I met with a good friend today. A long time friend. A friend of the family. A mentor. We met him years ago while my mom provided in-home hospice care for his father. From a family of ranchers, he has carried on the tradition, as well as passed it on to his children.
He would become a mentor to my brother Mike, and spoke of Mike like a son at his funeral, voice cracking from underneath his mustache as he uttered gracious words. I'll never forget the moment he placed his jump wings, from his military service during the Vietnam era, on Mike's casket.
His daughters each spoke beautiful words as well that day. The intertwining of our families was evident.
When I'm back in my small hometown of Broken Bow, I do my best to make the drive to see this family out in the country. Mom always comes with me. She Loves spending time with this extension of her family, and they're always welcoming.
We drive East out of Broken Bow, then turn left to head North, between cornfields, down a narrow winding highway full of patches and potholes. Giant wind turbines decorate the horizon, dwarfing the grey metal windmill I see in the field next to us.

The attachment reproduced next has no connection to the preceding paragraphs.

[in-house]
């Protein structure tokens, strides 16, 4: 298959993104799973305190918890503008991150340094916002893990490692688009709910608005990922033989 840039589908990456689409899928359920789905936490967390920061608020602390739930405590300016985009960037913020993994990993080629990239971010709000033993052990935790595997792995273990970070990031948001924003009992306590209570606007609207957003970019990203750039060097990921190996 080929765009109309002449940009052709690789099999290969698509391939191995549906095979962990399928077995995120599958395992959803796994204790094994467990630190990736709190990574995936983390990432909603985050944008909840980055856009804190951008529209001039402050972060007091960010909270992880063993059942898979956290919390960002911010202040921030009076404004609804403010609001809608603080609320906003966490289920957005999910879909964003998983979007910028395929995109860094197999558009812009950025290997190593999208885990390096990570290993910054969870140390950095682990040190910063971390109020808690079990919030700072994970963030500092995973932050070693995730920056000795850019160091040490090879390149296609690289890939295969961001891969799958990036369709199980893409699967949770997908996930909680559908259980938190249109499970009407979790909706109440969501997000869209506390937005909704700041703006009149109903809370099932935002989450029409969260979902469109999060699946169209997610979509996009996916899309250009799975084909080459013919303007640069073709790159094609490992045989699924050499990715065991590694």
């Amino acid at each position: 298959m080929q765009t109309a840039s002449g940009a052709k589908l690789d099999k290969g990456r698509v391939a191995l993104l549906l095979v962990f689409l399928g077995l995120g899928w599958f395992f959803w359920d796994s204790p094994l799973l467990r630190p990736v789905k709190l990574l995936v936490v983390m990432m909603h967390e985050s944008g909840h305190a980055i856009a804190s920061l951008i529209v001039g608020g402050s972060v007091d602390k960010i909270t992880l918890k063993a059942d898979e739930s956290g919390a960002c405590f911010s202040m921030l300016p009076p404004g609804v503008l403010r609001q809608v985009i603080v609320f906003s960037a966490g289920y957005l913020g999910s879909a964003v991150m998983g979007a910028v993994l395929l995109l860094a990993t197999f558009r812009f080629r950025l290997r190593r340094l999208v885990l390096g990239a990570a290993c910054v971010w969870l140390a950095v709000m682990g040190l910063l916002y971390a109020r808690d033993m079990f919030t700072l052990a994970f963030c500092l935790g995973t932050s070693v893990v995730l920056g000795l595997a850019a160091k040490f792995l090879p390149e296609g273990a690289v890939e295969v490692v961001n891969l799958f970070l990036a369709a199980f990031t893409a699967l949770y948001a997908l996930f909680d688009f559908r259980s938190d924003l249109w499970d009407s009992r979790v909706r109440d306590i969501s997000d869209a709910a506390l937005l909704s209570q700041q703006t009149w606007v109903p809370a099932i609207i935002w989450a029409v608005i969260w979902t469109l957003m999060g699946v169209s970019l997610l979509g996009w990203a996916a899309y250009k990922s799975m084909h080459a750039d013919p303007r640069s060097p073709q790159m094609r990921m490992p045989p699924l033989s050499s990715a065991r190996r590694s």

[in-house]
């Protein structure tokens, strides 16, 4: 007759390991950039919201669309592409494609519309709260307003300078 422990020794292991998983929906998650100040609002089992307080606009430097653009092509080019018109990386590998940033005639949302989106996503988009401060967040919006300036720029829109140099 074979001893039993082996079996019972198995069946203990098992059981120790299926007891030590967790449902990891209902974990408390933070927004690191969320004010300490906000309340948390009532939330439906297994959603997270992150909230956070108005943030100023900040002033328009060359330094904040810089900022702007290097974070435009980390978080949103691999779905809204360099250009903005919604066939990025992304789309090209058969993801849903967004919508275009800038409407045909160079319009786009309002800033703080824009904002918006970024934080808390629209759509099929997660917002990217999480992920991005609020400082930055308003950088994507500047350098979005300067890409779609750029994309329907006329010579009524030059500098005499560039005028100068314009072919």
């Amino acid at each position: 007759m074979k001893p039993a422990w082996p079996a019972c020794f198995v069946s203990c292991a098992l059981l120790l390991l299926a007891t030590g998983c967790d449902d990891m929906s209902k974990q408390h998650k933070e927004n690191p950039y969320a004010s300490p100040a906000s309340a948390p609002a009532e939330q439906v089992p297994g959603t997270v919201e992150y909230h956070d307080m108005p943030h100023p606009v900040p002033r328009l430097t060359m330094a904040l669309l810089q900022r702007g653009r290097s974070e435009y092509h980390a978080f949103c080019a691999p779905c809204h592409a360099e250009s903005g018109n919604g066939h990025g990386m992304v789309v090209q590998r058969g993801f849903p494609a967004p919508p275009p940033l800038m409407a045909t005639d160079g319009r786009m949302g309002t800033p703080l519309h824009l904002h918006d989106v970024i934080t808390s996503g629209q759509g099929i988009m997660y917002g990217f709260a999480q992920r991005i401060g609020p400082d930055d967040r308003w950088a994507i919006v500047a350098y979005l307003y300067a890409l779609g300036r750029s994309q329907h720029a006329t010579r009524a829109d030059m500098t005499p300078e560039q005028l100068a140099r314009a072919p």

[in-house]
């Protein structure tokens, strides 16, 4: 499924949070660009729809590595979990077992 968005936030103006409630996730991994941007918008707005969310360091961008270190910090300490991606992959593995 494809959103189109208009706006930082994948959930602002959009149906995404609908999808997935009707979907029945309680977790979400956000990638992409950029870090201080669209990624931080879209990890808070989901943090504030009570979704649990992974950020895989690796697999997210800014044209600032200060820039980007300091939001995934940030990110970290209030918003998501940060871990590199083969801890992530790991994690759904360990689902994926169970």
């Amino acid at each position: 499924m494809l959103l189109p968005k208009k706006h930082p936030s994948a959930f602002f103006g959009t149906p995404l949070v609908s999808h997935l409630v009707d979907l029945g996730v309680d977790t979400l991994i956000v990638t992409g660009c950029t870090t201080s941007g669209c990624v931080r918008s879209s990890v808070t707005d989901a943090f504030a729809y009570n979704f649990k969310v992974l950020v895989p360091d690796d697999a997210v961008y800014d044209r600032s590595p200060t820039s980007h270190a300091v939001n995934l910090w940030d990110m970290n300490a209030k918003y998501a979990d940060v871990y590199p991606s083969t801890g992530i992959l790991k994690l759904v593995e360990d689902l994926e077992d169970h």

We pass through a village that seems to be a memory of a time long passed, but still well Loved. The road turns into gravel. We drive by our friend's old home. His daughter now lives there and she's raising a family of her own, continuing the ranching tradition.
We continue driving and head up a hill that brings back a memory. My mind works like a projector, and the memory plays out in front of me. The rancher's son and I are barreling down the hill on 4-wheelers. Perhaps too fast for our young age. A dust storm forms behind us as the tires throw dirt into the air. I watch the memory of these two boys zoom passed us with smiling faces. I look into my rearview mirror. They dissapear into the dust cloud that is behind me today.
So much has changed in the years since that memory, but it seems the dust stirring up behind us remains the same.